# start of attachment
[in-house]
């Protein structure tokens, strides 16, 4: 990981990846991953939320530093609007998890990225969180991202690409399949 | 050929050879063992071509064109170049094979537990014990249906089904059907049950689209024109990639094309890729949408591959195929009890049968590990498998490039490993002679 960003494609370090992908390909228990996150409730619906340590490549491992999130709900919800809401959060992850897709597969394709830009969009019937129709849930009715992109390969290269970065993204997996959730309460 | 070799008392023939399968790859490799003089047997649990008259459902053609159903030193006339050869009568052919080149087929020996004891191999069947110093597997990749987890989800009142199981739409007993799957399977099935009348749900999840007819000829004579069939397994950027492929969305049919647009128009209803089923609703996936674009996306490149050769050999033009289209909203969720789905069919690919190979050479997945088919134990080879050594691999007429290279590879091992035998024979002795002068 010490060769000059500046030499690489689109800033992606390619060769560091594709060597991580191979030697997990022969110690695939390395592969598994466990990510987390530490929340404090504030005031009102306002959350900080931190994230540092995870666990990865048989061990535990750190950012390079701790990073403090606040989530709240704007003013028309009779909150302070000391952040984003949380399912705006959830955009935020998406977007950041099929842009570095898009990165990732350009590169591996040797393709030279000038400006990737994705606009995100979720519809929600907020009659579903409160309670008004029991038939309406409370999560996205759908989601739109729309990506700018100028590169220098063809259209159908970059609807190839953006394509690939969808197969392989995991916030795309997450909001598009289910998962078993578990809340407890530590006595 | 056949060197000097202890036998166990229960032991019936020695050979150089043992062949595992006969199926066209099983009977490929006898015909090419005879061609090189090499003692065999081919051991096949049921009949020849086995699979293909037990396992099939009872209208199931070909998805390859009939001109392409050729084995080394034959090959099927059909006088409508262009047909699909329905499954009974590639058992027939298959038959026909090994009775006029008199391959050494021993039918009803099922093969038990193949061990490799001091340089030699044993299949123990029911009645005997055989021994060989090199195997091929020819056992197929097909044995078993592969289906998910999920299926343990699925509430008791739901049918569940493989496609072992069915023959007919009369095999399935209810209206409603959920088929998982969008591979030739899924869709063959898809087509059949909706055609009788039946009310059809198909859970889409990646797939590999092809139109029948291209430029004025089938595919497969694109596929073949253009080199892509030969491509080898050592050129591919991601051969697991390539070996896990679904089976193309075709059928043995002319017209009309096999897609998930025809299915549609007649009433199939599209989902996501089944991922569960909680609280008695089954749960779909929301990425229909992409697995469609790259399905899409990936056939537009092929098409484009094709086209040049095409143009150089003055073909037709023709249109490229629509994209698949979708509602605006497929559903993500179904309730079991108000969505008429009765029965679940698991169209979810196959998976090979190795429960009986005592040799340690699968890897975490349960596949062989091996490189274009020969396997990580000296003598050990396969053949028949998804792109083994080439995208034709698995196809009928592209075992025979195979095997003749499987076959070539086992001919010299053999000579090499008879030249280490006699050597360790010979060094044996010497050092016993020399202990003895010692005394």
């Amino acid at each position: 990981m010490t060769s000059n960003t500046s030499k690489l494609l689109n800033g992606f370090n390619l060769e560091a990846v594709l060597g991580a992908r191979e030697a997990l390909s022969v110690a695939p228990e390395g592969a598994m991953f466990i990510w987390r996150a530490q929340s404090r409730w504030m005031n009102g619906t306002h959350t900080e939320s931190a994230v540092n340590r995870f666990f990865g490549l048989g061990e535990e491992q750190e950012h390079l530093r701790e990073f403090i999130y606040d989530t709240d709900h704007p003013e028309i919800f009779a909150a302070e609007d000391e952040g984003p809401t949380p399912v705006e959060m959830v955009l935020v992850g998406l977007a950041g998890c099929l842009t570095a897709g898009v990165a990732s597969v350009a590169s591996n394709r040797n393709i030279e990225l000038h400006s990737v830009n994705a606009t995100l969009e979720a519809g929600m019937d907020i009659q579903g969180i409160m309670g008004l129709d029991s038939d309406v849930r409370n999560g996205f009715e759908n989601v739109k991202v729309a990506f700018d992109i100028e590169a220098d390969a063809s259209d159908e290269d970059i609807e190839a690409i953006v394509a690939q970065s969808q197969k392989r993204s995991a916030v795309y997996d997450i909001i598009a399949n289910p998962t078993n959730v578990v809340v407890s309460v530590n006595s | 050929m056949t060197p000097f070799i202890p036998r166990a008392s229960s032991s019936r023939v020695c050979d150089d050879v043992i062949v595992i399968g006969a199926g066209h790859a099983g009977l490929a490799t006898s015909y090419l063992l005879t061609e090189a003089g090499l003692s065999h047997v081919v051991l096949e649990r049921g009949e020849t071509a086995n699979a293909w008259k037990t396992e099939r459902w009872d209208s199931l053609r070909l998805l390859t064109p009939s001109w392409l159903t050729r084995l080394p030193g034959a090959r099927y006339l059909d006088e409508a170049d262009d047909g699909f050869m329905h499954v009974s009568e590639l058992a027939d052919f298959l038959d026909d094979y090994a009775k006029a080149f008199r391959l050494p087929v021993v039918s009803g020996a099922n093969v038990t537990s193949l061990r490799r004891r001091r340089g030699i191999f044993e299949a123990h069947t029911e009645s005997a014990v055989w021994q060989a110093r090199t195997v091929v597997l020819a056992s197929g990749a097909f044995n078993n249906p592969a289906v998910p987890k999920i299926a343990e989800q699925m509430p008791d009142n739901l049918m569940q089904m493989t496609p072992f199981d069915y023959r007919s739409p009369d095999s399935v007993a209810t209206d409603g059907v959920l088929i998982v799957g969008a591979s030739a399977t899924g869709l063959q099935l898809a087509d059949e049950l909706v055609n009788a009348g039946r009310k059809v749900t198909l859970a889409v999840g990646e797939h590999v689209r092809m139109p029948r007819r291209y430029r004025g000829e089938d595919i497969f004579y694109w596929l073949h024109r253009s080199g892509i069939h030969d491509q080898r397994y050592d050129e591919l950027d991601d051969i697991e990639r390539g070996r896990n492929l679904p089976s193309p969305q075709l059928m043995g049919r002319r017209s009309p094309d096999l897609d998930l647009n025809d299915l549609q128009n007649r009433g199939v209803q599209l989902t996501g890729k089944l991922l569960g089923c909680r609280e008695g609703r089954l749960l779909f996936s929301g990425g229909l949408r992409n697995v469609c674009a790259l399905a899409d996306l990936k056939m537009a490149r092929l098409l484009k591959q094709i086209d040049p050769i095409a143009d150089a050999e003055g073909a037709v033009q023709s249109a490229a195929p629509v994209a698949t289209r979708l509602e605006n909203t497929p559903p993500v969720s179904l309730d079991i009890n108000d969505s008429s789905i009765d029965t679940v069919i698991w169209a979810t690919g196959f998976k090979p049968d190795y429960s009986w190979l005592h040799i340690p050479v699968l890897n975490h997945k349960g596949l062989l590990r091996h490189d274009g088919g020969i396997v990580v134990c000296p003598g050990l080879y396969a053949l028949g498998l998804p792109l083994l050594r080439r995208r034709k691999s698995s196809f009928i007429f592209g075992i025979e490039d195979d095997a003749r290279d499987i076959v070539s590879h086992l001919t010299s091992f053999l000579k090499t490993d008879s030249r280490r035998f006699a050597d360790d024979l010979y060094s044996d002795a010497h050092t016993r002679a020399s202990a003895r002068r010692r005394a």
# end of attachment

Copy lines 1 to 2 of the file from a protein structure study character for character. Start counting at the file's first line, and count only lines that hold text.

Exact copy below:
[in-house]
């Protein structure tokens, strides 16, 4: 990981990846991953939320530093609007998890990225969180991202690409399949 | 050929050879063992071509064109170049094979537990014990249906089904059907049950689209024109990639094309890729949408591959195929009890049968590990498998490039490993002679 960003494609370090992908390909228990996150409730619906340590490549491992999130709900919800809401959060992850897709597969394709830009969009019937129709849930009715992109390969290269970065993204997996959730309460 | 070799008392023939399968790859490799003089047997649990008259459902053609159903030193006339050869009568052919080149087929020996004891191999069947110093597997990749987890989800009142199981739409007993799957399977099935009348749900999840007819000829004579069939397994950027492929969305049919647009128009209803089923609703996936674009996306490149050769050999033009289209909203969720789905069919690919190979050479997945088919134990080879050594691999007429290279590879091992035998024979002795002068 010490060769000059500046030499690489689109800033992606390619060769560091594709060597991580191979030697997990022969110690695939390395592969598994466990990510987390530490929340404090504030005031009102306002959350900080931190994230540092995870666990990865048989061990535990750190950012390079701790990073403090606040989530709240704007003013028309009779909150302070000391952040984003949380399912705006959830955009935020998406977007950041099929842009570095898009990165990732350009590169591996040797393709030279000038400006990737994705606009995100979720519809929600907020009659579903409160309670008004029991038939309406409370999560996205759908989601739109729309990506700018100028590169220098063809259209159908970059609807190839953006394509690939969808197969392989995991916030795309997450909001598009289910998962078993578990809340407890530590006595 | 056949060197000097202890036998166990229960032991019936020695050979150089043992062949595992006969199926066209099983009977490929006898015909090419005879061609090189090499003692065999081919051991096949049921009949020849086995699979293909037990396992099939009872209208199931070909998805390859009939001109392409050729084995080394034959090959099927059909006088409508262009047909699909329905499954009974590639058992027939298959038959026909090994009775006029008199391959050494021993039918009803099922093969038990193949061990490799001091340089030699044993299949123990029911009645005997055989021994060989090199195997091929020819056992197929097909044995078993592969289906998910999920299926343990699925509430008791739901049918569940493989496609072992069915023959007919009369095999399935209810209206409603959920088929998982969008591979030739899924869709063959898809087509059949909706055609009788039946009310059809198909859970889409990646797939590999092809139109029948291209430029004025089938595919497969694109596929073949253009080199892509030969491509080898050592050129591919991601051969697991390539070996896990679904089976193309075709059928043995002319017209009309096999897609998930025809299915549609007649009433199939599209989902996501089944991922569960909680609280008695089954749960779909929301990425229909992409697995469609790259399905899409990936056939537009092929098409484009094709086209040049095409143009150089003055073909037709023709249109490229629509994209698949979708509602605006497929559903993500179904309730079991108000969505008429009765029965679940698991169209979810196959998976090979190795429960009986005592040799340690699968890897975490349960596949062989091996490189274009020969396997990580000296003598050990396969053949028949998804792109083994080439995208034709698995196809009928592209075992025979195979095997003749499987076959070539086992001919010299053999000579090499008879030249280490006699050597360790010979060094044996010497050092016993020399202990003895010692005394």